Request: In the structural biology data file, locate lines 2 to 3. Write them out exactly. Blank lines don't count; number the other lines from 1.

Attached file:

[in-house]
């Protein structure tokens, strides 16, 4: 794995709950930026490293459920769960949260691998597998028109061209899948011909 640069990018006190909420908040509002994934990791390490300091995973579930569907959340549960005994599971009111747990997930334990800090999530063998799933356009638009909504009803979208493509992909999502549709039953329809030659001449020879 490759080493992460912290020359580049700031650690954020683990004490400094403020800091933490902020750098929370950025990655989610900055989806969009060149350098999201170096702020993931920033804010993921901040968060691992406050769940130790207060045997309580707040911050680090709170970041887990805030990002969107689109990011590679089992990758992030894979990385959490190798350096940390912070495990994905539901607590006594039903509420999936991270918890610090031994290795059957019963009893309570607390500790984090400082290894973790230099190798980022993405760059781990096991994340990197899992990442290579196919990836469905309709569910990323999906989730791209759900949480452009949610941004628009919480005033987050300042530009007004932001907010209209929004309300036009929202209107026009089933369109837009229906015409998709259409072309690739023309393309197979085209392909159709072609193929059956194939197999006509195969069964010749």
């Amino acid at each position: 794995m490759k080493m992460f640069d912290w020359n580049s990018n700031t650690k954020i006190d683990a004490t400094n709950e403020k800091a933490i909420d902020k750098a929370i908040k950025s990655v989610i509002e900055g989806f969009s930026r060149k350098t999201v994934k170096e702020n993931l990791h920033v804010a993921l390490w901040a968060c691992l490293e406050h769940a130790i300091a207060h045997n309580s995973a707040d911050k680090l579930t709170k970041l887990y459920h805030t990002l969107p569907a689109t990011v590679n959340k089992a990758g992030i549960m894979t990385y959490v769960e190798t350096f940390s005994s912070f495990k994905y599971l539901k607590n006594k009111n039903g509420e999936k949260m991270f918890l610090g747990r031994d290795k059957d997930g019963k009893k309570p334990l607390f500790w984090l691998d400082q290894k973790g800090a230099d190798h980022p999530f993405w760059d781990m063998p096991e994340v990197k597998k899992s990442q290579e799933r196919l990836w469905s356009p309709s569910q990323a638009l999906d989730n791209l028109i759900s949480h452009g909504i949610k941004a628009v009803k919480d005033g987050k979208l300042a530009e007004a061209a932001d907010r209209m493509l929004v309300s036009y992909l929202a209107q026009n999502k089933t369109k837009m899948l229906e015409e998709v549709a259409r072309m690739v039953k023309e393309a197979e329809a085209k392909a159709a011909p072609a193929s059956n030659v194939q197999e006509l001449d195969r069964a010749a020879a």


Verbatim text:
């Protein structure tokens, strides 16, 4: 794995709950930026490293459920769960949260691998597998028109061209899948011909 640069990018006190909420908040509002994934990791390490300091995973579930569907959340549960005994599971009111747990997930334990800090999530063998799933356009638009909504009803979208493509992909999502549709039953329809030659001449020879 490759080493992460912290020359580049700031650690954020683990004490400094403020800091933490902020750098929370950025990655989610900055989806969009060149350098999201170096702020993931920033804010993921901040968060691992406050769940130790207060045997309580707040911050680090709170970041887990805030990002969107689109990011590679089992990758992030894979990385959490190798350096940390912070495990994905539901607590006594039903509420999936991270918890610090031994290795059957019963009893309570607390500790984090400082290894973790230099190798980022993405760059781990096991994340990197899992990442290579196919990836469905309709569910990323999906989730791209759900949480452009949610941004628009919480005033987050300042530009007004932001907010209209929004309300036009929202209107026009089933369109837009229906015409998709259409072309690739023309393309197979085209392909159709072609193929059956194939197999006509195969069964010749």
């Amino acid at each position: 794995m490759k080493m992460f640069d912290w020359n580049s990018n700031t650690k954020i006190d683990a004490t400094n709950e403020k800091a933490i909420d902020k750098a929370i908040k950025s990655v989610i509002e900055g989806f969009s930026r060149k350098t999201v994934k170096e702020n993931l990791h920033v804010a993921l390490w901040a968060c691992l490293e406050h769940a130790i300091a207060h045997n309580s995973a707040d911050k680090l579930t709170k970041l887990y459920h805030t990002l969107p569907a689109t990011v590679n959340k089992a990758g992030i549960m894979t990385y959490v769960e190798t350096f940390s005994s912070f495990k994905y599971l539901k607590n006594k009111n039903g509420e999936k949260m991270f918890l610090g747990r031994d290795k059957d997930g019963k009893k309570p334990l607390f500790w984090l691998d400082q290894k973790g800090a230099d190798h980022p999530f993405w760059d781990m063998p096991e994340v990197k597998k899992s990442q290579e799933r196919l990836w469905s356009p309709s569910q990323a638009l999906d989730n791209l028109i759900s949480h452009g909504i949610k941004a628009v009803k919480d005033g987050k979208l300042a530009e007004a061209a932001d907010r209209m493509l929004v309300s036009y992909l929202a209107q026009n999502k089933t369109k837009m899948l229906e015409e998709v549709a259409r072309m690739v039953k023309e393309a197979e329809a085209k392909a159709a011909p072609a193929s059956n030659v194939q197999e006509l001449d195969r069964a010749a020879a």